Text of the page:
Pardee Center Hosts Seminar on Asia-Latin America Relationship

in 2012, Events, News
November 7th, 2012

Shaping the Future

Mauricio Mesquita Moreira, Prof. Enrique Dussel Peters and Pardee Faculty Fellow Kevin P. Gallagher at the Pardee House Seminar.

The Frederick S. Pardee Center for the Study of the Longer-Range Future hosted a Pardee House Seminar titled “Shaping the Future of the Asia-Latin America Relationship” on Nov. 6 featuring Economics Professor Enrique Dussel Peters of the Universidad Nacional Autónoma de México and Mauricio Mesquita Moreira, Principal Economist of the Inter-American Development Bank. Pardee Faculty Fellow Kevin P. Gallagher organized the seminar and served as the moderator.

Moreira discussed the findings of a report titled Shaping the Future of the Asia and the Pacific-Latin America and the Caribbean Relationship published earlier this year. The report is a joint project of the Asian Development Bank, the Inter-American Development Bank, and the Asian Development Bank Institute.

Specifically, Moreira described the significant trade imbalance between the regions for the past dozen years as China’s dramatic growth created a spike in its exports of manufactured goods to some Latin American markets (especially Mexico and Central America), while relying on imports from other areas of Latin America (especially South America) for the natural resources and raw materials it needs to fuel its growth.  Although such imbalances often run in “boom and bust” cycles that last perhaps a decade, he said analysts foresee China sustaining its reliance on Latin American resources for approximately 35 years and in the case of India, perhaps as long as 50 years. “We know (a bust) will happen, but it’s a question of when”, he said.

Countries from both regions have tried imposing tariffs on imports as a short-term way of addressing the issues, but have found that not to be effective, as high transportation costs of moving goods and commodities between Asia and Latin America countries already add significantly to the costs.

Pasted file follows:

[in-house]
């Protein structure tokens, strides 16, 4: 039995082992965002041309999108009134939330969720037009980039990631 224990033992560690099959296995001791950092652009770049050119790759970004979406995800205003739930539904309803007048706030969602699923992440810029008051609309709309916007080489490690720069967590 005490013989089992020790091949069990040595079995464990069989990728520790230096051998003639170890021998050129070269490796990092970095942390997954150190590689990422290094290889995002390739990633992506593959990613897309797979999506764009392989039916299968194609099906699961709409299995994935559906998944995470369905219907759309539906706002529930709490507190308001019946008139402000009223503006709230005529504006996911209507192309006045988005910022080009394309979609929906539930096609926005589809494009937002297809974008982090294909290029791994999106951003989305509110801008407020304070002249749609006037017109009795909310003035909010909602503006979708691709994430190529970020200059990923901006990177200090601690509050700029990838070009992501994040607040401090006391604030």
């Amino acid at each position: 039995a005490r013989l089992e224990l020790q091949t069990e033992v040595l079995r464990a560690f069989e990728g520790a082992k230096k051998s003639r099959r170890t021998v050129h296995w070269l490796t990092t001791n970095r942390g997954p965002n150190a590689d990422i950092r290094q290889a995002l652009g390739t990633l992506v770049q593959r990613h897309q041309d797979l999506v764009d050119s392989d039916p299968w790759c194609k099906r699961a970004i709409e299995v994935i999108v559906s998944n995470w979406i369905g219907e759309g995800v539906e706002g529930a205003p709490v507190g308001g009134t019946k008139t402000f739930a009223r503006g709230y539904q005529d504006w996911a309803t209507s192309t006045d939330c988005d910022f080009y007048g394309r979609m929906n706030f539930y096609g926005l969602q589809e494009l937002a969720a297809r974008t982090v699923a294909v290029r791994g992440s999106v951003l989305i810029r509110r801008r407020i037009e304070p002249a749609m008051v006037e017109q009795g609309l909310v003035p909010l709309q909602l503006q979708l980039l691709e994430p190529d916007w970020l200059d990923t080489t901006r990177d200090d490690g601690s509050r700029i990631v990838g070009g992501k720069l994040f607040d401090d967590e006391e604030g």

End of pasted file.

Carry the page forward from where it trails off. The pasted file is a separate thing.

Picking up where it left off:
While Latin American countries had been willing to negotiate free trade agreements (FTAs) and bilateral investment treaties (BITs) with specific countries in the past– 18 such agreements are in place now, with the potential for 12 more before 2020 – that willingness has dropped off in recent years, Moreira noted.  Instead, he said, there has been an increase in cooperative agreements between countries in the two regions, but most take the form of a “memorandum of understanding” that doesn’t require specific commitments or provide metrics for measuring whether the agreements are having a positive impact of any sort. He characterized them as “too much hype and not much substance,” and said that cooperative agreements are important to future relationships between the regions, but they have to be “more meaningful and measurable.”

Asked to offer comments on the report, Prof. Peters praised the report and the Inter-American Development Bank in particular for raising the issue of transportation costs, often caused by underdeveloped or poorly maintained infrastructure, as a relevant issue that is often ignored in discussions of barriers to trade.  But he noted that report was attempting to tackle a complex topic involving more than 70 countries in the Asia-Pacific region and 37 countries in Latin America, making it “very difficult to make proposals” for specific actions.  He challenged the institutions that developed the report to identify “concrete options” for increasing cooperation between the regions, including identifying which institutions would be involved and what type of instruments would be used.

The seminar was co-sponsored by the BU Center for the Study of Asia, the Latin American Studies program, and the Global Development program.

A video of the seminar will be available soon on the multimedia section of this web site.